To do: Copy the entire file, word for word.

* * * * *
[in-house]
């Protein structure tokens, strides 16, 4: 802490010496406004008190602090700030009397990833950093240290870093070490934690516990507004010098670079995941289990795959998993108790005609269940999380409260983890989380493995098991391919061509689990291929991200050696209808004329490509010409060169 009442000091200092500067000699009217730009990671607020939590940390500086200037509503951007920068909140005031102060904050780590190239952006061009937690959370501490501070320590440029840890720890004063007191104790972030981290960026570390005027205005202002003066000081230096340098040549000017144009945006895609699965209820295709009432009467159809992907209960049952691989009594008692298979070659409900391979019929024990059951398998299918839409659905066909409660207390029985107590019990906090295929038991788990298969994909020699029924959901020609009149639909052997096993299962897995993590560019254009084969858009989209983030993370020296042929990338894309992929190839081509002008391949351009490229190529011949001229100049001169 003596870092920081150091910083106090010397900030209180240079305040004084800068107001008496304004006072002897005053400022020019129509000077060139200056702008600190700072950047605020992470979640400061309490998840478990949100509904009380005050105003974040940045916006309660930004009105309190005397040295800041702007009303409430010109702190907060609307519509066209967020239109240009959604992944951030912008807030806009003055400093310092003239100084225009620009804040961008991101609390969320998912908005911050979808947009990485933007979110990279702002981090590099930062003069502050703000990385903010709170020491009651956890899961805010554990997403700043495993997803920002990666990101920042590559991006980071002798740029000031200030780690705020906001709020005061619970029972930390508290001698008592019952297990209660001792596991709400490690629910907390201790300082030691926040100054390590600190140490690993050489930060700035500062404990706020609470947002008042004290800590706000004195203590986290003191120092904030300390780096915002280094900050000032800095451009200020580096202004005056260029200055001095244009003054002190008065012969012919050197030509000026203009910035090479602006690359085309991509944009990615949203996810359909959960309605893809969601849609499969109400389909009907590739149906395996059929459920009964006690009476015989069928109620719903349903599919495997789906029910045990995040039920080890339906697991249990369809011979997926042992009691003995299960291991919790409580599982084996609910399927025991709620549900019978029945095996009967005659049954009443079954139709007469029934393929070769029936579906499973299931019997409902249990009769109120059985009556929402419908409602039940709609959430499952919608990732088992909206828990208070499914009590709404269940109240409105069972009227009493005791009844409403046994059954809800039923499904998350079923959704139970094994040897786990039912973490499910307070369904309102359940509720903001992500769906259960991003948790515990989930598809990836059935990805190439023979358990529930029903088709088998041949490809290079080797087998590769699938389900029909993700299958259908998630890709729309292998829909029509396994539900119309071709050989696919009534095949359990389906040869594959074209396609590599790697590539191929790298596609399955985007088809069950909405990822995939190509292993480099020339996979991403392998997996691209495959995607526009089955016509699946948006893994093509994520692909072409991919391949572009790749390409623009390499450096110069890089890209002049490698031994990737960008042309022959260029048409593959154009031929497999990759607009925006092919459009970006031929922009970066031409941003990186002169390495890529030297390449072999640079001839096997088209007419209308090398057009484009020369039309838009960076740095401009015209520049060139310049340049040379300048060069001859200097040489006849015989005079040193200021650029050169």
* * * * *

[in-house]
């Protein structure tokens, strides 16, 4: 802490010496406004008190602090700030009397990833950093240290870093070490934690516990507004010098670079995941289990795959998993108790005609269940999380409260983890989380493995098991391919061509689990291929991200050696209808004329490509010409060169 009442000091200092500067000699009217730009990671607020939590940390500086200037509503951007920068909140005031102060904050780590190239952006061009937690959370501490501070320590440029840890720890004063007191104790972030981290960026570390005027205005202002003066000081230096340098040549000017144009945006895609699965209820295709009432009467159809992907209960049952691989009594008692298979070659409900391979019929024990059951398998299918839409659905066909409660207390029985107590019990906090295929038991788990298969994909020699029924959901020609009149639909052997096993299962897995993590560019254009084969858009989209983030993370020296042929990338894309992929190839081509002008391949351009490229190529011949001229100049001169 003596870092920081150091910083106090010397900030209180240079305040004084800068107001008496304004006072002897005053400022020019129509000077060139200056702008600190700072950047605020992470979640400061309490998840478990949100509904009380005050105003974040940045916006309660930004009105309190005397040295800041702007009303409430010109702190907060609307519509066209967020239109240009959604992944951030912008807030806009003055400093310092003239100084225009620009804040961008991101609390969320998912908005911050979808947009990485933007979110990279702002981090590099930062003069502050703000990385903010709170020491009651956890899961805010554990997403700043495993997803920002990666990101920042590559991006980071002798740029000031200030780690705020906001709020005061619970029972930390508290001698008592019952297990209660001792596991709400490690629910907390201790300082030691926040100054390590600190140490690993050489930060700035500062404990706020609470947002008042004290800590706000004195203590986290003191120092904030300390780096915002280094900050000032800095451009200020580096202004005056260029200055001095244009003054002190008065012969012919050197030509000026203009910035090479602006690359085309991509944009990615949203996810359909959960309605893809969601849609499969109400389909009907590739149906395996059929459920009964006690009476015989069928109620719903349903599919495997789906029910045990995040039920080890339906697991249990369809011979997926042992009691003995299960291991919790409580599982084996609910399927025991709620549900019978029945095996009967005659049954009443079954139709007469029934393929070769029936579906499973299931019997409902249990009769109120059985009556929402419908409602039940709609959430499952919608990732088992909206828990208070499914009590709404269940109240409105069972009227009493005791009844409403046994059954809800039923499904998350079923959704139970094994040897786990039912973490499910307070369904309102359940509720903001992500769906259960991003948790515990989930598809990836059935990805190439023979358990529930029903088709088998041949490809290079080797087998590769699938389900029909993700299958259908998630890709729309292998829909029509396994539900119309071709050989696919009534095949359990389906040869594959074209396609590599790697590539191929790298596609399955985007088809069950909405990822995939190509292993480099020339996979991403392998997996691209495959995607526009089955016509699946948006893994093509994520692909072409991919391949572009790749390409623009390499450096110069890089890209002049490698031994990737960008042309022959260029048409593959154009031929497999990759607009925006092919459009970006031929922009970066031409941003990186002169390495890529030297390449072999640079001839096997088209007419209308090398057009484009020369039309838009960076740095401009015209520049060139310049340049040379300048060069001859200097040489006849015989005079040193200021650029050169």